Four SoE Faculty Win NSF CAREER Awards, including Prof. Kay Wille and Prof.Timothy Vadas
Four Engineering faculty members have won CAREER awards, each receiving $500,000 from the National Science Foundation (NSF). According to the NSF, CAREER awards are the “most prestigious awards in support of junior faculty who exemplify the role of teacher-scholars through outstanding research, excellent education and the integration of education and research within the context of the mission of their organizations. Such activities should build a firm foundation for a lifetime of leadership in integrating education and research.”
“This award will shape significantly the research direction of our group and lays the foundation for fruitful collaborations across various disciplines, including mechanics, chemistry, polymer-science and liberal arts,” said Dr. Kay Wille, one of the recipients. “It feels like a dream came true, and I am so grateful to the National Science Foundation for their financial support and their trust in our research.”
Among them, there are two faculty members are within our department:
– Kay Wille, Assistant Professor, Civil & Environmental Engineering: “Understanding Behavior and Properties of Nano-Sized Particles in Cement-Based Materials.”
This project will investigate the behavior and properties of nano-sized particles in cement-based materials. Nanoparticles have the potential to lead to more dense materials, and to carry over specific functionalities leading to novel material design possibilities, such as intelligent multi-functional highly durable engineered concretes. These design possibilities could go a long way toward addressing the current poor condition of the nation’s aging infrastructure, as well as prepare for future infrastructure concerns. Unlocking the full potential of nano-sized particles in cement-based systems is currently held back by the limited understanding of the mechanisms by which they disperse throughout the concrete matrix. This information is critical for understanding and improving the material’s strength and durability.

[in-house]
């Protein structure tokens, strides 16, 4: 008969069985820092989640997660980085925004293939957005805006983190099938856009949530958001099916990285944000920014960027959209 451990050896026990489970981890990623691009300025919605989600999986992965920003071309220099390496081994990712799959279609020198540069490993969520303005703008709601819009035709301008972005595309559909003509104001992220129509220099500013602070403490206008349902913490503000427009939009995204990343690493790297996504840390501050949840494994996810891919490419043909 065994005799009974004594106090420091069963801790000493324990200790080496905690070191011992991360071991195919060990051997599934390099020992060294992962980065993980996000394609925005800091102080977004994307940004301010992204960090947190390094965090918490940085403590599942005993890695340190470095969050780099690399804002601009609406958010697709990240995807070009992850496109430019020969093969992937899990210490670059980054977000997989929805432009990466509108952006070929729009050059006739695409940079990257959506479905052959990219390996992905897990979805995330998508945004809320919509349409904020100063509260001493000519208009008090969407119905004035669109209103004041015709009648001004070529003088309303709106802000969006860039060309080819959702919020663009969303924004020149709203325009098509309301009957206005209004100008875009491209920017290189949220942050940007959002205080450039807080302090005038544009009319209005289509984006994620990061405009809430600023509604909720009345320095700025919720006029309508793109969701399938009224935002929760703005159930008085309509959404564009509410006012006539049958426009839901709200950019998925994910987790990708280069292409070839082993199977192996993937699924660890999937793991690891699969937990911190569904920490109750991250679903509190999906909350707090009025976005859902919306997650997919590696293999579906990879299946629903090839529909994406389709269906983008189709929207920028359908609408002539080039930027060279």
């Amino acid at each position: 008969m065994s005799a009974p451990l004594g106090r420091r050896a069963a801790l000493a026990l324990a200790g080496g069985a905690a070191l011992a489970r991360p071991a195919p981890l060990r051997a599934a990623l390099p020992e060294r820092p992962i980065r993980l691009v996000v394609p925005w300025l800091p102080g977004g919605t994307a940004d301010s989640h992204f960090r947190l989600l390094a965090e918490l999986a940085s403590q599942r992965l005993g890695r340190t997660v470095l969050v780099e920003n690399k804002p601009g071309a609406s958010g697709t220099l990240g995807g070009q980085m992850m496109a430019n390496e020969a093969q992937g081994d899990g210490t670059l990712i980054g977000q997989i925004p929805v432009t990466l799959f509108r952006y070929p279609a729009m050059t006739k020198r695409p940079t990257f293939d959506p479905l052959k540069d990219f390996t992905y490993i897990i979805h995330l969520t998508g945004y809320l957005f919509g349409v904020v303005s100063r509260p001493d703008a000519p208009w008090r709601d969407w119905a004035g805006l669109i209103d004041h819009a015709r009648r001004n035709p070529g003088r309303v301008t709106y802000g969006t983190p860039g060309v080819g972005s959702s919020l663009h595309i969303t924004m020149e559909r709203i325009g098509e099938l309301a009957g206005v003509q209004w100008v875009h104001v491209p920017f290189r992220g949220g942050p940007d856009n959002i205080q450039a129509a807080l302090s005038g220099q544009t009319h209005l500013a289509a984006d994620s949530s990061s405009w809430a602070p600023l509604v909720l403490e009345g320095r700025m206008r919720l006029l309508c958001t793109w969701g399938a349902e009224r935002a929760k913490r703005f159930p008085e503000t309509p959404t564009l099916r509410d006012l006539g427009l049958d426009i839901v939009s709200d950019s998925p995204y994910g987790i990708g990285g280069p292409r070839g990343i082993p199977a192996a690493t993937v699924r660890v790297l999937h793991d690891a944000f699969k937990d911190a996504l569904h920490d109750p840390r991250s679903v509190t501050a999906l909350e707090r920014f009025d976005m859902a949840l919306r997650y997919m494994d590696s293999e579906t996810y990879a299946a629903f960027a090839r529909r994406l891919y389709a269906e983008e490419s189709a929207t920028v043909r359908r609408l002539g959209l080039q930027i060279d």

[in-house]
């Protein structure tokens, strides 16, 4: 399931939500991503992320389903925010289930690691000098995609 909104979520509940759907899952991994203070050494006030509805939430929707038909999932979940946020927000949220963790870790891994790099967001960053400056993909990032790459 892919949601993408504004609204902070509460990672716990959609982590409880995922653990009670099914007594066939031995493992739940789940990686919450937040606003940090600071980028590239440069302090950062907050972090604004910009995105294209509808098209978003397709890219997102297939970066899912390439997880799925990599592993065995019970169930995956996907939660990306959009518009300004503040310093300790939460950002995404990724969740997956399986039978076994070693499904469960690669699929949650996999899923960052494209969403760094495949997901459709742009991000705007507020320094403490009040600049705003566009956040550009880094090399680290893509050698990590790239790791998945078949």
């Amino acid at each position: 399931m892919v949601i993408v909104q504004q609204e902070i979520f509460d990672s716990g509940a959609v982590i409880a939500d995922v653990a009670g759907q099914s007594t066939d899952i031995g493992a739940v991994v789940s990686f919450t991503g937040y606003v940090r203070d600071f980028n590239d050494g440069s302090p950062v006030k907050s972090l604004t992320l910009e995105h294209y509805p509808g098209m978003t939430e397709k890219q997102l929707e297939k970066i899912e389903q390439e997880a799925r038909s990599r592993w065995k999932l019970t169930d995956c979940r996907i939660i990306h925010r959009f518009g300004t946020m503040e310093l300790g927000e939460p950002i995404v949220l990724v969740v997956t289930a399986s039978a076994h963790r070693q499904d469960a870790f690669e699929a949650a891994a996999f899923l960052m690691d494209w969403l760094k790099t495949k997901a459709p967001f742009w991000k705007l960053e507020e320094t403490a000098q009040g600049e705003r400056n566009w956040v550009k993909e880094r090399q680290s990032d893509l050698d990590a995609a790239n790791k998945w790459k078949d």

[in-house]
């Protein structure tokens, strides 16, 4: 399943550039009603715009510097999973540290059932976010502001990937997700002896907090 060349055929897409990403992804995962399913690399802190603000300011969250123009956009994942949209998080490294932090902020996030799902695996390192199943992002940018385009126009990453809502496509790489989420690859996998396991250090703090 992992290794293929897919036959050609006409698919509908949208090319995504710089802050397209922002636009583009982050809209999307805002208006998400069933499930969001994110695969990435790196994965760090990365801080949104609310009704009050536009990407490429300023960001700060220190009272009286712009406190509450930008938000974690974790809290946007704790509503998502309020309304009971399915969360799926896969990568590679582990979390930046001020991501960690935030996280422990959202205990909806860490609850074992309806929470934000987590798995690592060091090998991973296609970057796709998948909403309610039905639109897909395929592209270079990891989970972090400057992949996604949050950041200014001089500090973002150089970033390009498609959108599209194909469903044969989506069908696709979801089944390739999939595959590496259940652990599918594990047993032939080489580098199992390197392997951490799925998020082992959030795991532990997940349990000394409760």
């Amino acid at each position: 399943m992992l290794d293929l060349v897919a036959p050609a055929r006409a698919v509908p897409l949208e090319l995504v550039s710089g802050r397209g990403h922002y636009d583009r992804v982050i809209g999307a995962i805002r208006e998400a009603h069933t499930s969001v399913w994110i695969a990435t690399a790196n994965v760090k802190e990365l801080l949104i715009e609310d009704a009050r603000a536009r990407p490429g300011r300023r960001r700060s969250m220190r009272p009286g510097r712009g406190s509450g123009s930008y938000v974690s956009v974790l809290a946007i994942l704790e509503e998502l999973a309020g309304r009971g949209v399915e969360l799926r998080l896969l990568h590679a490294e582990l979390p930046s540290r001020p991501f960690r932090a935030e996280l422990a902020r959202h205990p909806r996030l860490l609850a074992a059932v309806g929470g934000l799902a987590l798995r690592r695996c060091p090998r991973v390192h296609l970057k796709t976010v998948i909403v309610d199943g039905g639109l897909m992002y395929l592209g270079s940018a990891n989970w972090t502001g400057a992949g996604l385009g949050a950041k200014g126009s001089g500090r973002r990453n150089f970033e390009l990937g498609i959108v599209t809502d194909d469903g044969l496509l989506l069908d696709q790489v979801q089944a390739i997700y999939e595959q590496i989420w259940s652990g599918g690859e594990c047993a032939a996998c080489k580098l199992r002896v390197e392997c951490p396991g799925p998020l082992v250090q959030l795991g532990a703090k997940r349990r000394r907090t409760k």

– Timothy Vadas, Assistant Professor, Civil and Environmental Engineering: “Impact of Urbanization on Organic Carbon-Metal Interactions and Trophic Transfer in Streams”
This project addresses the increasingly urbanized landscape and the increasing negative impact of metals from both stormwater and wastewater effluent on organisms in streams. It’s designed to develop more effective management strategies for impaired streams in urban areas.
To address the stream impairment issues associated with different metal sources, the projects aims to get a better understanding of metal bio-uptake under urban stream conditions. To do this, Vadas and his research team will analyze the presence and form of metals in different stream sources. Laboratory studies will assess the interactions of the different metal forms with benthic microbial communities into macroinvertebrate organisms.
Study Wins Young Researcher Paper Award
UConn researchers have been awarded the TRB Committee ANB20 (Safety Data Analysis and Evaluation) 2015 Young
Researcher Paper Award. Assistant Professor Karthik C. Konduri, Professor John Ivan and UConn graduate assistant Kai Wang are part of a team that authored the paper, “A Copula Based Joint Model of Injury Severity and Vehicle Damage in Two-Vehicle Crashes.” The award will be presented at the ANB20 Committee Meeting during the TRB Annual Meeting in January 2016 in Washington DC.